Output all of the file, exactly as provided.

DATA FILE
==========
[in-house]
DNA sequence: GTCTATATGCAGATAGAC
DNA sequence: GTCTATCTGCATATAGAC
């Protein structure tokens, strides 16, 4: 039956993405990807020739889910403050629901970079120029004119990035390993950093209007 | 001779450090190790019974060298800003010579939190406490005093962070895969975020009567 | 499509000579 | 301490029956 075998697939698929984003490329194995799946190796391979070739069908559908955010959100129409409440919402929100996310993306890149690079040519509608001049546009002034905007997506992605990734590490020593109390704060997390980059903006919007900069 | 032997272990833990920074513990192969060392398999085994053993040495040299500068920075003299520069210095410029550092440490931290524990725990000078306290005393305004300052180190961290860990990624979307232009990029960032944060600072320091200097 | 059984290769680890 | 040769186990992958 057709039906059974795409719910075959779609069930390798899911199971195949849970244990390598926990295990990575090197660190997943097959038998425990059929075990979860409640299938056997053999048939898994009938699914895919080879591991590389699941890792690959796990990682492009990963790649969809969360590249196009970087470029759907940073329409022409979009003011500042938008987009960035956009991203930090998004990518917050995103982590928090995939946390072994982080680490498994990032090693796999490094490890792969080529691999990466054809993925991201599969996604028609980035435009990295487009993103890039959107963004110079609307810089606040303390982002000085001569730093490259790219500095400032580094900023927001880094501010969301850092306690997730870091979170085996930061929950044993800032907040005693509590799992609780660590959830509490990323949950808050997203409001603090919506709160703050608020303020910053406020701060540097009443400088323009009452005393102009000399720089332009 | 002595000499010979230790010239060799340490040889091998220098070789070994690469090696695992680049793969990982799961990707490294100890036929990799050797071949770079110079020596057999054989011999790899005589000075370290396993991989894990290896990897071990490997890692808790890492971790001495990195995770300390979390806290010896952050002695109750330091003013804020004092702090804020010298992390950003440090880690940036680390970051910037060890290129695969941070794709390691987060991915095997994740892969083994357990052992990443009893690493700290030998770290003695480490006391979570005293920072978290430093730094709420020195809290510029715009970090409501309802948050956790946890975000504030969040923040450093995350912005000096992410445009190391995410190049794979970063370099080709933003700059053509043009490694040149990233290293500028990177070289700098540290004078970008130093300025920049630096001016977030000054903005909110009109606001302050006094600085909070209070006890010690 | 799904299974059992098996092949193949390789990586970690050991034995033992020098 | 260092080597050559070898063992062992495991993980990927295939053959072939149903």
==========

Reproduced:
[in-house]
DNA sequence: GTCTATATGCAGATAGAC
DNA sequence: GTCTATCTGCATATAGAC
């Protein structure tokens, strides 16, 4: 039956993405990807020739889910403050629901970079120029004119990035390993950093209007 | 001779450090190790019974060298800003010579939190406490005093962070895969975020009567 | 499509000579 | 301490029956 075998697939698929984003490329194995799946190796391979070739069908559908955010959100129409409440919402929100996310993306890149690079040519509608001049546009002034905007997506992605990734590490020593109390704060997390980059903006919007900069 | 032997272990833990920074513990192969060392398999085994053993040495040299500068920075003299520069210095410029550092440490931290524990725990000078306290005393305004300052180190961290860990990624979307232009990029960032944060600072320091200097 | 059984290769680890 | 040769186990992958 057709039906059974795409719910075959779609069930390798899911199971195949849970244990390598926990295990990575090197660190997943097959038998425990059929075990979860409640299938056997053999048939898994009938699914895919080879591991590389699941890792690959796990990682492009990963790649969809969360590249196009970087470029759907940073329409022409979009003011500042938008987009960035956009991203930090998004990518917050995103982590928090995939946390072994982080680490498994990032090693796999490094490890792969080529691999990466054809993925991201599969996604028609980035435009990295487009993103890039959107963004110079609307810089606040303390982002000085001569730093490259790219500095400032580094900023927001880094501010969301850092306690997730870091979170085996930061929950044993800032907040005693509590799992609780660590959830509490990323949950808050997203409001603090919506709160703050608020303020910053406020701060540097009443400088323009009452005393102009000399720089332009 | 002595000499010979230790010239060799340490040889091998220098070789070994690469090696695992680049793969990982799961990707490294100890036929990799050797071949770079110079020596057999054989011999790899005589000075370290396993991989894990290896990897071990490997890692808790890492971790001495990195995770300390979390806290010896952050002695109750330091003013804020004092702090804020010298992390950003440090880690940036680390970051910037060890290129695969941070794709390691987060991915095997994740892969083994357990052992990443009893690493700290030998770290003695480490006391979570005293920072978290430093730094709420020195809290510029715009970090409501309802948050956790946890975000504030969040923040450093995350912005000096992410445009190391995410190049794979970063370099080709933003700059053509043009490694040149990233290293500028990177070289700098540290004078970008130093300025920049630096001016977030000054903005909110009109606001302050006094600085909070209070006890010690 | 799904299974059992098996092949193949390789990586970690050991034995033992020098 | 260092080597050559070898063992062992495991993980990927295939053959072939149903």